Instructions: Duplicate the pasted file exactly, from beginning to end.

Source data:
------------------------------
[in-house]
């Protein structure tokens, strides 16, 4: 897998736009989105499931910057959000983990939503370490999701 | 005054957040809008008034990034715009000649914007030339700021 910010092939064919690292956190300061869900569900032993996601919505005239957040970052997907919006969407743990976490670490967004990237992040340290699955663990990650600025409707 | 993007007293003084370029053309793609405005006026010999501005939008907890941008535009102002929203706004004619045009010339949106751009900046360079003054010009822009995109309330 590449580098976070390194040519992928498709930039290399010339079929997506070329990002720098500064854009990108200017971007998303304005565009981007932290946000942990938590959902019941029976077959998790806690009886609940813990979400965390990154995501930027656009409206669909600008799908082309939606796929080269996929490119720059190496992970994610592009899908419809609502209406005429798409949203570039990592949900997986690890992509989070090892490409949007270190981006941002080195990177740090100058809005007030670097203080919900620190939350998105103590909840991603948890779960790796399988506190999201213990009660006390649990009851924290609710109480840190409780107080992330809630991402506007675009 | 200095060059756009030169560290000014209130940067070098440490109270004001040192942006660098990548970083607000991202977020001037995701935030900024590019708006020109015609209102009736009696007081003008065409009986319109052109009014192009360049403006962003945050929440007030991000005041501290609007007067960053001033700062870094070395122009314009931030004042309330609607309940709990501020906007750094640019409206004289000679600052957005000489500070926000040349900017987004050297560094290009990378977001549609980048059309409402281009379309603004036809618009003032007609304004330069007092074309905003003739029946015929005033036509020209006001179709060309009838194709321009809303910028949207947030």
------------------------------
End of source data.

[in-house]
């Protein structure tokens, strides 16, 4: 897998736009989105499931910057959000983990939503370490999701 | 005054957040809008008034990034715009000649914007030339700021 910010092939064919690292956190300061869900569900032993996601919505005239957040970052997907919006969407743990976490670490967004990237992040340290699955663990990650600025409707 | 993007007293003084370029053309793609405005006026010999501005939008907890941008535009102002929203706004004619045009010339949106751009900046360079003054010009822009995109309330 590449580098976070390194040519992928498709930039290399010339079929997506070329990002720098500064854009990108200017971007998303304005565009981007932290946000942990938590959902019941029976077959998790806690009886609940813990979400965390990154995501930027656009409206669909600008799908082309939606796929080269996929490119720059190496992970994610592009899908419809609502209406005429798409949203570039990592949900997986690890992509989070090892490409949007270190981006941002080195990177740090100058809005007030670097203080919900620190939350998105103590909840991603948890779960790796399988506190999201213990009660006390649990009851924290609710109480840190409780107080992330809630991402506007675009 | 200095060059756009030169560290000014209130940067070098440490109270004001040192942006660098990548970083607000991202977020001037995701935030900024590019708006020109015609209102009736009696007081003008065409009986319109052109009014192009360049403006962003945050929440007030991000005041501290609007007067960053001033700062870094070395122009314009931030004042309330609607309940709990501020906007750094640019409206004289000679600052957005000489500070926000040349900017987004050297560094290009990378977001549609980048059309409402281009379309603004036809618009003032007609304004330069007092074309905003003739029946015929005033036509020209006001179709060309009838194709321009809303910028949207947030």